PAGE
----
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In France, gene therapy suffers from weak economic model

8 months ago 30

France is one of the most advanced countries for gene therapies, both in Europe and worldwide. However, the lack of funding and the economic fragility of the sector are holding back the development of these innovative treatments.

In 2016, a 13-year-old boy suffering from sickle cell anaemia, an inherited genetic disorder affecting red blood cells, was successfully treated with gene therapy by doctors at Necker Hospital in France. It was a world first.

“France is a major country for the invention of gene therapies, and many of them were born in France, notably at the Necker hospital,” said Eric Baseilhac of the professional organisation of pharmaceutical companies operating in Leem, France, in an interview with Euractiv.

Gene therapies, which form part of innovative therapies, involve introducing genetic material into cells to treat a rare disease. This treatment is used in particular to treat cancers and paediatric diseases.

Worldwide, around 2,000 clinical trials have been conducted or are underway since 1989, 65% of which involve cancer. In France, around 30 gene therapy trials have taken place or are underway, according to the French National Institute for Health and Medical Research (INSERM).

However, despite this success, it is difficult to make the development of gene therapies economically viable for pharmaceutical laboratories.

“France is finding it very difficult to raise the funds needed to support start-ups developing gene therapies all the way,” Baseilhac said.

If gene therapies are not very profitable for the companies that market them, it is mainly because of their high price, which is explained by the complexity of their manufacturing.

“Production costs for gene therapies can currently amount to several hundred thousand euros per patient. The challenge is to bring them down,” Frédéric Revah, a specialist in the research and development of gene therapies, told Le Monde newspaper.

According to Baseilhac, the high cost of gene therapies must be understood “in terms of cure”, i.e. lifelong efficacy.

Health Innovation Plan 2030

In June 2021, French President Emmanuel Macron announced the launch of the Health Innovation Plan 2030, which aims to make France the leading European nation in terms of innovation and sovereignty in healthcare.

“We are currently experiencing a real revolution in the fields of health and life sciences,” Macron said.

With a budget of €7 billion, the plan was intended to finance “major transformations” in healthcare, such as gene therapies and the use of artificial intelligence (AI).

However, according to Baseilhac, the plan alone will not be enough to accelerate France’s development and commercialisation of gene therapies.

“The plan does not solve the problem of the economic model for gene therapies and their funding,” he highlighted.

In France, the majority of companies working in such treatments are start-ups – and face a complicated business model.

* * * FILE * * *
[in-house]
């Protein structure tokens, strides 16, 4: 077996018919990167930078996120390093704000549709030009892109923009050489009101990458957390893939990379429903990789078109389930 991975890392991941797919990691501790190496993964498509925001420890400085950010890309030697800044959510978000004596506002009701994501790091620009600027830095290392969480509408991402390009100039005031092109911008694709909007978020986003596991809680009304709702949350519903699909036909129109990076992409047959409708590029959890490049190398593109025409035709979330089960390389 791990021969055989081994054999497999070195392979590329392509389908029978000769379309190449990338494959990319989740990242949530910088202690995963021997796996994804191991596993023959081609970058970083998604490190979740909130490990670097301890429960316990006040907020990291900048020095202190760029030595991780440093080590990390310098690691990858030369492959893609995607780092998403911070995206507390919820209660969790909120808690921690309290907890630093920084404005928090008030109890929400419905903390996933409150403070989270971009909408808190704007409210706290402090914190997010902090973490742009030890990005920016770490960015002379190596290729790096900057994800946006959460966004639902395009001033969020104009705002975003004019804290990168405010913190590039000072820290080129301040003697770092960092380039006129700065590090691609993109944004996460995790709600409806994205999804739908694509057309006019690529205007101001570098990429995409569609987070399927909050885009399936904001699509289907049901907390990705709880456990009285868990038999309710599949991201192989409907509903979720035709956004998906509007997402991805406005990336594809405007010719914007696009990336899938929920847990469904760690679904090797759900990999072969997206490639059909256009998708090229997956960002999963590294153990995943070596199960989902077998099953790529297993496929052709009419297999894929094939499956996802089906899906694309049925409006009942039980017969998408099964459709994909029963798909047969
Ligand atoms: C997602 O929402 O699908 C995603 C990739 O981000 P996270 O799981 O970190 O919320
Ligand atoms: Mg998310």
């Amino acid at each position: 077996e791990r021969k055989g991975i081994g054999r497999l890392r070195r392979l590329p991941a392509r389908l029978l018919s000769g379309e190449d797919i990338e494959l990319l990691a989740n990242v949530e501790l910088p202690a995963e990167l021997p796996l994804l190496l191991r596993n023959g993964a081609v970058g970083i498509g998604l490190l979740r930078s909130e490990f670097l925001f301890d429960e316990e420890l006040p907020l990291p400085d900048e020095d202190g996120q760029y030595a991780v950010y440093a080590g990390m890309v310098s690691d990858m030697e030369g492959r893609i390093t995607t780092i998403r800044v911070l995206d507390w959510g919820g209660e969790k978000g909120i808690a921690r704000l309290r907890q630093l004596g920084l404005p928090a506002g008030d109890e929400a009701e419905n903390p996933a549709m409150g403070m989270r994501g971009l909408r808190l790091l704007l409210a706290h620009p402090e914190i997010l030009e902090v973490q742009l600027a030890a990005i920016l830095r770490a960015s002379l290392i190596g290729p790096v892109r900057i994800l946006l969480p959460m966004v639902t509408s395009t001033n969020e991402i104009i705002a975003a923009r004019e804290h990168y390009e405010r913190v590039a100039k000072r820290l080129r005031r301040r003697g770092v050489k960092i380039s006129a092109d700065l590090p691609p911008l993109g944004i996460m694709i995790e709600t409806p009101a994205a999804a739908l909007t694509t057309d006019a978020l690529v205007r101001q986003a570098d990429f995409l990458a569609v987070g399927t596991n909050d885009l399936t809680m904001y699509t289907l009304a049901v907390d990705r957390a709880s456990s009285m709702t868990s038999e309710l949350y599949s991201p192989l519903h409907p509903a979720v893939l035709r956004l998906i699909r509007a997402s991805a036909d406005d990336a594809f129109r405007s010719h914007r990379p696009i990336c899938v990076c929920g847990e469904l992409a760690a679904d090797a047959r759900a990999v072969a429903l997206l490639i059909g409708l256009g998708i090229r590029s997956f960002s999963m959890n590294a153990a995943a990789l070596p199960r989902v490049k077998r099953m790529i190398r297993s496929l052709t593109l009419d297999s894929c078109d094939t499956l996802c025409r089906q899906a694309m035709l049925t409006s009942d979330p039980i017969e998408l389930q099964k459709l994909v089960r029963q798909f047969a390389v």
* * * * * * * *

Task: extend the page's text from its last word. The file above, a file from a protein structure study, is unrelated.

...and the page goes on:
According to the Leem expert, marketing a treatment that cures a rare genetic disease means “resolving to have nothing left to sell after a few years”.

The only way for these small companies to continue to be economically viable would be to create new gene therapies every five years or so, but this is a real challenge.

“So they are often bought up by larger laboratories,” said Baseilhac, such as Novartis.

Europe lags behind the US

Access to gene therapies for patients is restricted not only in France but throughout Europe, not least for economic reasons.

“In Europe, we are still looking for a sound economic model that will enable us to offer access to these therapies on our territory”, said Baseilhac.

Christian Anastasy, chairman of strategic healthcare consultancy firm Persan Conseil, said in a press release: “While the unit cost of the treatment is significant, let’s not forget that this investment is sustainable and that it will generate savings on the various forms of care that will no longer be necessary.”

Gene therapies are mainly used to treat rare diseases. “Up to 36 million people in the EU live with a rare disease. There are more than 6000 distinct rare diseases in the EU. So, whilst one rare disease may affect only a handful of patients, another may touch as many as 245 000. Around 80% of rare diseases are of genetic origin and, of those, 70% already start in childhood”, according to the Commission data.

“For the time being, there is no great pressure from European patients because these therapies affect so few people. This is unfair compared with patients based in the United States,” added Baseilhac.

In fact, there are dozens of gene therapies in the United States, compared with just a handful in Europe and one in France. “The EU is out of step with the United States. This is not acceptable”, he concluded.

[Edited by Giedrė Peseckytė/Nathalie Weatherald]

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